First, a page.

Our Five Favorite TV Families

So Modern Family, ABC's new pretty darn funny comedy, premieres tonight. And that got me thinking about, well, families. TV families, that is. Pretty much every third show on television is about some sort of blood-bond, but only a certain few stick out as the truly great television clans--ones we admired, or wanted to be a part of, or loved to laugh at. With that in mind, here are my five favorite TV families.

The Keatons -- Family Ties: The Keatons were prototypical white, middle class, former hippies who somehow found themselves mired in the 1980s. They were, essentially, most of my childhood friends and their parents, just a little bit older. The mom, Elyse, was a deep-thinking architect, while dad Steven worked for freaking public radio (perfect). And yet these liberal Baby Boomers managed to produce a son, Alex P. (the marvelous Michael J. Fox), who giddily bought into the "Greed is good" conservative money mania of the Reagan era. What a conundrum! What a conflict! What a typical family thing. Jokey political strife with Alex aside, there were also sisters Mallory (a little ditzy and boy crazy) and Jennifer (perpetually whining and feeling left out), and sorta forgotten late edition baby Andrew ("I'm shocked and happy... I'm shappy.") The family's problems seemed simple on the surface, but they usually also teased at some bigger design for living. A show, a sitcom no less, about what happens when ideology melts away into the practicality of everyday living, Family Ties was one of the quintessential series of the '80s. Suburban, but not lulled into the stupor we later came to associate with that particular milieu, the Keatons were awake and alive and full of ideas and, most importantly on a sitcom, they were funny.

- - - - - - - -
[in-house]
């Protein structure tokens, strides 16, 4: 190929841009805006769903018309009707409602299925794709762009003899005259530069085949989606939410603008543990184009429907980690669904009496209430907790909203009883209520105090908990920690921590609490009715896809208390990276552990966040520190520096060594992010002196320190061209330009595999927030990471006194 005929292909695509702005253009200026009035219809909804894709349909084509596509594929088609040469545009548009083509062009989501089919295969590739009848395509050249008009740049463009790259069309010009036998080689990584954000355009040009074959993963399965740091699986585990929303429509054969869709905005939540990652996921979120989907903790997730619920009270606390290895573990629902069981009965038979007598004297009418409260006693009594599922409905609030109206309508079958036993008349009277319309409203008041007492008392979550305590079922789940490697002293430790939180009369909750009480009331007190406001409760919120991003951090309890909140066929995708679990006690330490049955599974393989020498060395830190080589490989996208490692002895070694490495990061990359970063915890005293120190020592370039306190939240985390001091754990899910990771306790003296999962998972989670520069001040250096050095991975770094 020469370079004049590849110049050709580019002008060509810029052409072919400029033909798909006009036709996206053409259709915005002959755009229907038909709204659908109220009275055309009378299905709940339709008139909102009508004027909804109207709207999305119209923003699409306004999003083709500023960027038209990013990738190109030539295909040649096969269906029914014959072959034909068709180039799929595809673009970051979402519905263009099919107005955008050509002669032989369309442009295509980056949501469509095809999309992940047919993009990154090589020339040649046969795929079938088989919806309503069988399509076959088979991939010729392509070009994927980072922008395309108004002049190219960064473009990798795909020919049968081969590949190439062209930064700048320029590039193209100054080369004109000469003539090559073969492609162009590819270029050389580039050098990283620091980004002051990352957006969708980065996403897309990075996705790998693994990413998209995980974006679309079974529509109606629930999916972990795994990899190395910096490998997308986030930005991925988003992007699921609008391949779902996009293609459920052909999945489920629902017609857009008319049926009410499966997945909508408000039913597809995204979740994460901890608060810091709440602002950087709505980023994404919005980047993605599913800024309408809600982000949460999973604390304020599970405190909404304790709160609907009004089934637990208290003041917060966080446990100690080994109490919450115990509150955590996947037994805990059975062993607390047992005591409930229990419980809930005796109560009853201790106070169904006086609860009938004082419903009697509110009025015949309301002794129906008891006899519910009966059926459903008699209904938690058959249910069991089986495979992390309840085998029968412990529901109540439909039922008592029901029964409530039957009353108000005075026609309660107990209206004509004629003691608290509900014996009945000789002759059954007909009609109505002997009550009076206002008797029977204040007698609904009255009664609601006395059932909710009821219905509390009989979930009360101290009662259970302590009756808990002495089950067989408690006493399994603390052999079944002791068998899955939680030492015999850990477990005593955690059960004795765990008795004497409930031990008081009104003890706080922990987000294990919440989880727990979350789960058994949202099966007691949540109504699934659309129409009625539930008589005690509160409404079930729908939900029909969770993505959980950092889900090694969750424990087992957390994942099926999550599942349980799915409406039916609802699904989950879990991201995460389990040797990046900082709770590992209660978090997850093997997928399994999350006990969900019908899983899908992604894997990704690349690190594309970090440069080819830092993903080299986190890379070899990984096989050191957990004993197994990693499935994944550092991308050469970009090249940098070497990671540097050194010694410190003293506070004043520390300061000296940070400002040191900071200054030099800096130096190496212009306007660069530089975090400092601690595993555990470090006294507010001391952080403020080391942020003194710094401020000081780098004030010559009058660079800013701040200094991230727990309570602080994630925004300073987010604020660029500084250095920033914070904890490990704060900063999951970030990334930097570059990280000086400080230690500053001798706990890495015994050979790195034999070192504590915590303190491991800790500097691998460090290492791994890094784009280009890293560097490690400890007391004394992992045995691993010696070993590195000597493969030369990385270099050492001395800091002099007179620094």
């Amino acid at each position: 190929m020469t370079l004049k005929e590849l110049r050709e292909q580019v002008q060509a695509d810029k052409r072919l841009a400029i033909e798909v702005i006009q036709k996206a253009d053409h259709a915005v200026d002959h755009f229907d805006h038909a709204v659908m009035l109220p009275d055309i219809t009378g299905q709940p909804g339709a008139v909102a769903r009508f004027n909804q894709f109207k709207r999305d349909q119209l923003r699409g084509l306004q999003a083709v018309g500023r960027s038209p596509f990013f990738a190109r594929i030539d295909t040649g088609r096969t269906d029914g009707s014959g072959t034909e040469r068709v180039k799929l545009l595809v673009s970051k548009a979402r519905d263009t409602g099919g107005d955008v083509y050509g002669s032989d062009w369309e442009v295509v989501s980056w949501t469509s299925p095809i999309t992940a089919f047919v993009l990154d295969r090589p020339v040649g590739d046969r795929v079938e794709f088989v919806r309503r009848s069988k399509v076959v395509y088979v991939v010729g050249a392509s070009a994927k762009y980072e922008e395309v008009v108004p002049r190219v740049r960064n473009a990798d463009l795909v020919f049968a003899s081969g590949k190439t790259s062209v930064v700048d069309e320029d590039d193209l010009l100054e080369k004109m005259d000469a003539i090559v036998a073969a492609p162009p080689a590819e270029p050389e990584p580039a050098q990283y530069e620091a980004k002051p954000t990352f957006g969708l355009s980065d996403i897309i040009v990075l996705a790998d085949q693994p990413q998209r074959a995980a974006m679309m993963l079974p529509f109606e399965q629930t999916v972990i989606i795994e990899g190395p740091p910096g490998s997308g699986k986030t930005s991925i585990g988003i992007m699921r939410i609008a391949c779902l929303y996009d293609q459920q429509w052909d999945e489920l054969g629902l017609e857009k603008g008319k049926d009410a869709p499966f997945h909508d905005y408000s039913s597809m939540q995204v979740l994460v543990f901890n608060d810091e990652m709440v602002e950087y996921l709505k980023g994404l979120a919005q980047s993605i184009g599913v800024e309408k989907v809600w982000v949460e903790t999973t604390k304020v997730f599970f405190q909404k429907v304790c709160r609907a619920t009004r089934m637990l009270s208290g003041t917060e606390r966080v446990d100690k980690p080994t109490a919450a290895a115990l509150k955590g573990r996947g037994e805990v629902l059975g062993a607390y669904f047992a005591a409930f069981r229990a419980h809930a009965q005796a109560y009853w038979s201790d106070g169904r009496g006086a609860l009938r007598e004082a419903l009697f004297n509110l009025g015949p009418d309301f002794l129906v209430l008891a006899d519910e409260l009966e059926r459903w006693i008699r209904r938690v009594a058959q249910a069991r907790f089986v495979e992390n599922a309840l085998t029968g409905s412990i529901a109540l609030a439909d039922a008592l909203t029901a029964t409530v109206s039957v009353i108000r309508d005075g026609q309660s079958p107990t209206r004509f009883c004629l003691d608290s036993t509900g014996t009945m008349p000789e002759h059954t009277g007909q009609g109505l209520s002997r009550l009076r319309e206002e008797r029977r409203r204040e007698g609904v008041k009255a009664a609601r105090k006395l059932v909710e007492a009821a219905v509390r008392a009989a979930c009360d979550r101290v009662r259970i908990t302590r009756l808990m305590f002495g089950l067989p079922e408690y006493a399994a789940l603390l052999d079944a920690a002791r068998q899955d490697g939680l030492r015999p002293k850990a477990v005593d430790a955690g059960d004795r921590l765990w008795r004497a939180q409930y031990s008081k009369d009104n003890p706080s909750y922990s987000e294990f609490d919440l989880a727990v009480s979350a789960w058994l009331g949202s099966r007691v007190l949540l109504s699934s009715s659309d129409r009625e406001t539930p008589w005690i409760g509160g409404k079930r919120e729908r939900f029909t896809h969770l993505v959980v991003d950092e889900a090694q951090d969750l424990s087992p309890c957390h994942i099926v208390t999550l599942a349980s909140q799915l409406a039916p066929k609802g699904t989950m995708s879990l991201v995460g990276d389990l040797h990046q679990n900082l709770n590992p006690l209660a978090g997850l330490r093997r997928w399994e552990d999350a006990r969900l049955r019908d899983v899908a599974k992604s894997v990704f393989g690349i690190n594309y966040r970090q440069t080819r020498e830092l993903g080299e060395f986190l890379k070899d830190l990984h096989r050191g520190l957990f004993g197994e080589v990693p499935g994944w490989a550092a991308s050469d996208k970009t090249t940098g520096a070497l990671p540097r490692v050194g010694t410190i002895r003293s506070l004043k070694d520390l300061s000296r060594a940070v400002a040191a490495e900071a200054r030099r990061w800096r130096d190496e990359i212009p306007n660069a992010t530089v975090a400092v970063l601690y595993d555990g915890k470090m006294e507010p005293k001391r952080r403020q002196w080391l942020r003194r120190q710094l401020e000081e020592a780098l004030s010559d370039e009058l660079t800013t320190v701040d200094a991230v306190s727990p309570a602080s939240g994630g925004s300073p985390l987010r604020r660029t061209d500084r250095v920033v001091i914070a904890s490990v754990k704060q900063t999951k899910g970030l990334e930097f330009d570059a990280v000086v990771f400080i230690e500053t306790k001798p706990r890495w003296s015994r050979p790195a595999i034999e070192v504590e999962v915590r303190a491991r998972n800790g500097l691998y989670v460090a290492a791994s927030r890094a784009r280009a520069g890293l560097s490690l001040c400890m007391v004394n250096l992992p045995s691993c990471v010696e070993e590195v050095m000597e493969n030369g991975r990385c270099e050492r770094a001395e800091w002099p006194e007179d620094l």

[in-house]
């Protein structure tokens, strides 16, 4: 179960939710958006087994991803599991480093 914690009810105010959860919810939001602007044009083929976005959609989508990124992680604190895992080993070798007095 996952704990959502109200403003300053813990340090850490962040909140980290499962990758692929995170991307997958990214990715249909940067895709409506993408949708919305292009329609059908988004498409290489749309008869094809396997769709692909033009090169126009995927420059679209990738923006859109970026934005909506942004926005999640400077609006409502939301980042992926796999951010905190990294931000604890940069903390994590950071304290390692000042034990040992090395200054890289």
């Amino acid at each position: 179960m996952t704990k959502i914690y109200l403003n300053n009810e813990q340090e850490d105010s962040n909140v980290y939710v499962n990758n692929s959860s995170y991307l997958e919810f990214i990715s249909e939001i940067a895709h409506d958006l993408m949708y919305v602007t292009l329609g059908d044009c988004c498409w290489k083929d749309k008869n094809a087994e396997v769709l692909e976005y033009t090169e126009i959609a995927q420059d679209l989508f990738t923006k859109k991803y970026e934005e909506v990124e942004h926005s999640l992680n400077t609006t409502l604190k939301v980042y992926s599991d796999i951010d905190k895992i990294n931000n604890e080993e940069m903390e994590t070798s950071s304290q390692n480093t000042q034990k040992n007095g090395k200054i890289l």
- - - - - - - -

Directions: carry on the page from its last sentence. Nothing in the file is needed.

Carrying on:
The Huxtables -- The Cosby Show: Well, this is kind of a no-brainer. Obviously Bill Cosby's wildly successful sitcom about a Brooklyn doctor and his large brood is a touchstone of television history. They were just such a good family, always relating to each other in close, intimate ways without being sappy or dumb (see: Full House). Cosby and his costars' and the writers' talent lay in how lived-in and eased the show was right from the very Phylicia Ayers-Allen (remember when she was called that?) beginning. It's funny to think about how, for a show that was so popular and so influential, nothing really happened in each episode. The Cosby crew figured out how to do a show about nothing a good five years before Seinfeld came along. That sort of quotidian ho-hum pace-of-life plodding along, peppered of course with huge bits of humor, just really made you believe that the kids (Sondra, Denise, Theo, Vanessa, and Rudy) belonged to this house, to these parents. The Huxtables were the family we all wanted to be--wealthy but not showy about it, intelligent, prank-pulling, and neighborly. They weren't the perfect black family, mind you. They were just the family, race, color, or creed be damned. That Cosby pulled off that bit of cross-culturalism so deftly will be, among other things, his legacy.